The flood of releases to mark the 150th anniversary of Vaughan Williams’ birth continues unabated – first recordings of obscure and minor works; ingenious transcriptions of familiar ones; and archive recordings of his symphonies. The title work in ‘Pan’s Anniversary’ (Soloists & Britten Sinfonia / Gould / Albion Records) ★★★ is a musical accompaniment for Ben Jonson’s masque of 1621 created to honour James I. The original music was lost and under time pressure for the outdoor premiere at Stratford-upon-Avon in 1905 Gustav Holst chipped in with some dance arrangements. In Jacobean times what mattered about masques were the elaborate costumes, dazzling special effects, stage machinery and the frisson of seeing the nobility and courtiers taking part. In purely musical terms what we have is pleasant but insubstantial fare, nicely delivered by the singers, speakers (the excellent Timothy and Sam West) chorus and orchestra under William Vann. Timothy Burke’s arrangement of the ‘Tallis Fantasia’, for strings and voices, fails to match the original’s sublimity. 

The arrangements on ‘Vaughan Williams on Brass’ (Tredegar Town Band, Brabbins / Porthouse / Albion Records) ★★★★★ are much more successful and entertaining. In Philip Littlemore’s ingenious brass band arrangement of the 1954 Tuba Concerto soloist Ross Knight gives a virtuoso performance with the normally galumphing tuba exquisitely nimble and light on its feet. Littlemore again provides the score for the ‘English Folk Songs Suite’ – best known in Gordon Jacob’s version for orchestra but resplendent here in a revision of RVW’s original brass form. A host of shorter works include the ‘Flourish for Band’, ‘Variations for Brass Band’ and – suitably for the Tredegar Town Band – ‘Prelude on Three Welsh Hymn Tunes’.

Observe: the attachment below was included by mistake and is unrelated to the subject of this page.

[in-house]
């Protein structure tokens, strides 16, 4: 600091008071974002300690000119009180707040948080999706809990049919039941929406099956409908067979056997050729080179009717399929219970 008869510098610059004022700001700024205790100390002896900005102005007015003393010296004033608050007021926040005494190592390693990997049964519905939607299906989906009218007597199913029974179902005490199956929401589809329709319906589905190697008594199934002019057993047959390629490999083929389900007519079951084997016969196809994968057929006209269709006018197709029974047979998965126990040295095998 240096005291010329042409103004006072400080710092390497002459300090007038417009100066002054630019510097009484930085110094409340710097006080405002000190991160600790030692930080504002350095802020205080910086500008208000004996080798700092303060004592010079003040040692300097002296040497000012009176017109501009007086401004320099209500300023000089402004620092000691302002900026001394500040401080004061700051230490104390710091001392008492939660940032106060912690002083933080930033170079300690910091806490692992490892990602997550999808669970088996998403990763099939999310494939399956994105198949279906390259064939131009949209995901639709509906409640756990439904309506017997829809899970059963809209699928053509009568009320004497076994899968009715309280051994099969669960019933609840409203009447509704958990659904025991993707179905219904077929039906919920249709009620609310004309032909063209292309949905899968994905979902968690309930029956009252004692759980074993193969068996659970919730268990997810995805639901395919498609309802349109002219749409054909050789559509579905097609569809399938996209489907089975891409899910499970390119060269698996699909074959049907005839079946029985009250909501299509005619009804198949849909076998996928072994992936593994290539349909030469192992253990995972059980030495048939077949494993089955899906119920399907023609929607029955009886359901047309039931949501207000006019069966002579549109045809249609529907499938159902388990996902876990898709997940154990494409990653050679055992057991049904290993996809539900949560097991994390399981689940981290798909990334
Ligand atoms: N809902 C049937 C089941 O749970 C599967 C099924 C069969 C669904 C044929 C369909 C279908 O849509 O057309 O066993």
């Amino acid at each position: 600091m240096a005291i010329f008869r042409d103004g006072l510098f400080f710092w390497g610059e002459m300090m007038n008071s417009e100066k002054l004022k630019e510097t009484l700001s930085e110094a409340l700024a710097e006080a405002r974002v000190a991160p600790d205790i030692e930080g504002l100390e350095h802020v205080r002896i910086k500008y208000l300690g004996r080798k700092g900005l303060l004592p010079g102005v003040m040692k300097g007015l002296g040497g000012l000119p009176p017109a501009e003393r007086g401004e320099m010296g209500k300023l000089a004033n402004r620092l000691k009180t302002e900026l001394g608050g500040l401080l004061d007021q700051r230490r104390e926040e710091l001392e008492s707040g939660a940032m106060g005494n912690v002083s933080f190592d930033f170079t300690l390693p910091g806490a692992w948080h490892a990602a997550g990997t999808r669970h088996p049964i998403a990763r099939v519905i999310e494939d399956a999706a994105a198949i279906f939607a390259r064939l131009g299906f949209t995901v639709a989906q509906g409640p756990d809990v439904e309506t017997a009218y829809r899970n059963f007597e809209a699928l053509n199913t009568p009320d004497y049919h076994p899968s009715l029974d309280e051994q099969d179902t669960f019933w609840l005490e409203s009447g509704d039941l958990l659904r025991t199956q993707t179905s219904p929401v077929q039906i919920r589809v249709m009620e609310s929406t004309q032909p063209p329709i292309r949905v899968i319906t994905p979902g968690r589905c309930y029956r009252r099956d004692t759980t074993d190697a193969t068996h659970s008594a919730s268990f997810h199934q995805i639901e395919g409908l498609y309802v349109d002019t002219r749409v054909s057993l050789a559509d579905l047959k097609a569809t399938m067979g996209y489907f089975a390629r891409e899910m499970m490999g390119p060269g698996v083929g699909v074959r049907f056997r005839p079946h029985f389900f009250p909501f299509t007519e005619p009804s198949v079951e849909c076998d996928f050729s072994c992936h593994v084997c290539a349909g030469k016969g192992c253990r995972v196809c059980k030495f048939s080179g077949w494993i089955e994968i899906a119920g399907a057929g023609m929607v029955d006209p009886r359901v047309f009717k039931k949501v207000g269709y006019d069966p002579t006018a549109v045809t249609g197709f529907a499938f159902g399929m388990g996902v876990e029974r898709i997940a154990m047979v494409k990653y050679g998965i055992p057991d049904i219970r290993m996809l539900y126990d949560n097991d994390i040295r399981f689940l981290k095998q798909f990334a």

The recordings made in Brangwyn Hall, Swansea are top class. In ‘Vaughan Williams Live Volume 1’ (Somm Recordings) ★★★ audio restorer Lani Spahr has done a fine job on live tapes of the composer’s sparkling ‘Wasps’ overture (1957) plus Symphonies No.6 (1964) and No.9 (1958). The first two recordings were made at the Albert Hall the other at the Royal Festival Hall both of which have tricky acoustics – boomy and cramped respectively. The BBC Symphony Orchestra and Royal Philharmonic Orchestra were conducted by Sir Malcolm Sargent, a conductor better than his ‘Flash Harry’ nickname and trademark carnation-in-the-buttonhole suggests. The ‘Wasps’ crackles with energy and his approach to the symphonies is vigorous in a way the composer appreciated. No rival for the best modern recordings – Andrew Davis and Haitink – but interesting nevertheless.

Norman Stinchcombe

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